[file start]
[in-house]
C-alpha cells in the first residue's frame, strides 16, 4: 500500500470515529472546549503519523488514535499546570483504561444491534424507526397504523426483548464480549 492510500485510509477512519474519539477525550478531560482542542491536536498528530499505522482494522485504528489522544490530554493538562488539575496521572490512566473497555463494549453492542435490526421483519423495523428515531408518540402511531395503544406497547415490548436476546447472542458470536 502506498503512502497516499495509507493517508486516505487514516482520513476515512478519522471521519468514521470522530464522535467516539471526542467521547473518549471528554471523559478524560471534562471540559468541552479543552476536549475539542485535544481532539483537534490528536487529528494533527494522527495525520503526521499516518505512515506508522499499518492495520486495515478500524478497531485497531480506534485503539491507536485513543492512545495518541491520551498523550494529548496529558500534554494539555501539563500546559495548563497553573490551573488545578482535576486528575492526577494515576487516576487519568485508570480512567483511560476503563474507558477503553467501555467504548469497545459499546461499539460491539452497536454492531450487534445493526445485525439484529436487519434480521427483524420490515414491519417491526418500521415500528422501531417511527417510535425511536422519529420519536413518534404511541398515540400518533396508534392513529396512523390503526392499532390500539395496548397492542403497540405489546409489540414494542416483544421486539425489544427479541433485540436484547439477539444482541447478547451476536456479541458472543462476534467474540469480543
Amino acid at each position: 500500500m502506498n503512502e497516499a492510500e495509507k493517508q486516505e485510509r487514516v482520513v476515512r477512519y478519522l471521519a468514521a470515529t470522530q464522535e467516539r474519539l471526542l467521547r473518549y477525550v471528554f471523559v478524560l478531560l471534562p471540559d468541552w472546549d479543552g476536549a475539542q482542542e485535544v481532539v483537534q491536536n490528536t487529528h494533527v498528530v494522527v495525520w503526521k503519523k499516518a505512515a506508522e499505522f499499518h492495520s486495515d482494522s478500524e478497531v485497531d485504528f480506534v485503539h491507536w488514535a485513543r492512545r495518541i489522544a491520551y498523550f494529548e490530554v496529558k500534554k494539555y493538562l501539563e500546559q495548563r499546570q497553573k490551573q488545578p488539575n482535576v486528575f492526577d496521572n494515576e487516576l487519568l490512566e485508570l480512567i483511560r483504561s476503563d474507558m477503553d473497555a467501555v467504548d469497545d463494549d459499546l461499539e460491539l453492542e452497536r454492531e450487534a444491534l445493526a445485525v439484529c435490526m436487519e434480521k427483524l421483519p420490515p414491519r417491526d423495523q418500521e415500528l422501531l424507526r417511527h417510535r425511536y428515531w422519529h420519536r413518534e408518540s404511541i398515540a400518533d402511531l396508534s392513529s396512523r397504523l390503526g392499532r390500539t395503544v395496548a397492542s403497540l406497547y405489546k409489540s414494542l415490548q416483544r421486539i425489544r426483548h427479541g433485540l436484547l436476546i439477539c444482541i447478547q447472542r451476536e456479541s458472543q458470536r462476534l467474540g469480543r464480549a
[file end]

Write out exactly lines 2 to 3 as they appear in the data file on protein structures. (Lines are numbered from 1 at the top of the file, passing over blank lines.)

C-alpha cells in the first residue's frame, strides 16, 4: 500500500470515529472546549503519523488514535499546570483504561444491534424507526397504523426483548464480549 492510500485510509477512519474519539477525550478531560482542542491536536498528530499505522482494522485504528489522544490530554493538562488539575496521572490512566473497555463494549453492542435490526421483519423495523428515531408518540402511531395503544406497547415490548436476546447472542458470536 502506498503512502497516499495509507493517508486516505487514516482520513476515512478519522471521519468514521470522530464522535467516539471526542467521547473518549471528554471523559478524560471534562471540559468541552479543552476536549475539542485535544481532539483537534490528536487529528494533527494522527495525520503526521499516518505512515506508522499499518492495520486495515478500524478497531485497531480506534485503539491507536485513543492512545495518541491520551498523550494529548496529558500534554494539555501539563500546559495548563497553573490551573488545578482535576486528575492526577494515576487516576487519568485508570480512567483511560476503563474507558477503553467501555467504548469497545459499546461499539460491539452497536454492531450487534445493526445485525439484529436487519434480521427483524420490515414491519417491526418500521415500528422501531417511527417510535425511536422519529420519536413518534404511541398515540400518533396508534392513529396512523390503526392499532390500539395496548397492542403497540405489546409489540414494542416483544421486539425489544427479541433485540436484547439477539444482541447478547451476536456479541458472543462476534467474540469480543
Amino acid at each position: 500500500m502506498n503512502e497516499a492510500e495509507k493517508q486516505e485510509r487514516v482520513v476515512r477512519y478519522l471521519a468514521a470515529t470522530q464522535e467516539r474519539l471526542l467521547r473518549y477525550v471528554f471523559v478524560l478531560l471534562p471540559d468541552w472546549d479543552g476536549a475539542q482542542e485535544v481532539v483537534q491536536n490528536t487529528h494533527v498528530v494522527v495525520w503526521k503519523k499516518a505512515a506508522e499505522f499499518h492495520s486495515d482494522s478500524e478497531v485497531d485504528f480506534v485503539h491507536w488514535a485513543r492512545r495518541i489522544a491520551y498523550f494529548e490530554v496529558k500534554k494539555y493538562l501539563e500546559q495548563r499546570q497553573k490551573q488545578p488539575n482535576v486528575f492526577d496521572n494515576e487516576l487519568l490512566e485508570l480512567i483511560r483504561s476503563d474507558m477503553d473497555a467501555v467504548d469497545d463494549d459499546l461499539e460491539l453492542e452497536r454492531e450487534a444491534l445493526a445485525v439484529c435490526m436487519e434480521k427483524l421483519p420490515p414491519r417491526d423495523q418500521e415500528l422501531l424507526r417511527h417510535r425511536y428515531w422519529h420519536r413518534e408518540s404511541i398515540a400518533d402511531l396508534s392513529s396512523r397504523l390503526g392499532r390500539t395503544v395496548a397492542s403497540l406497547y405489546k409489540s414494542l415490548q416483544r421486539i425489544r426483548h427479541g433485540l436484547l436476546i439477539c444482541i447478547q447472542r451476536e456479541s458472543q458470536r462476534l467474540g469480543r464480549a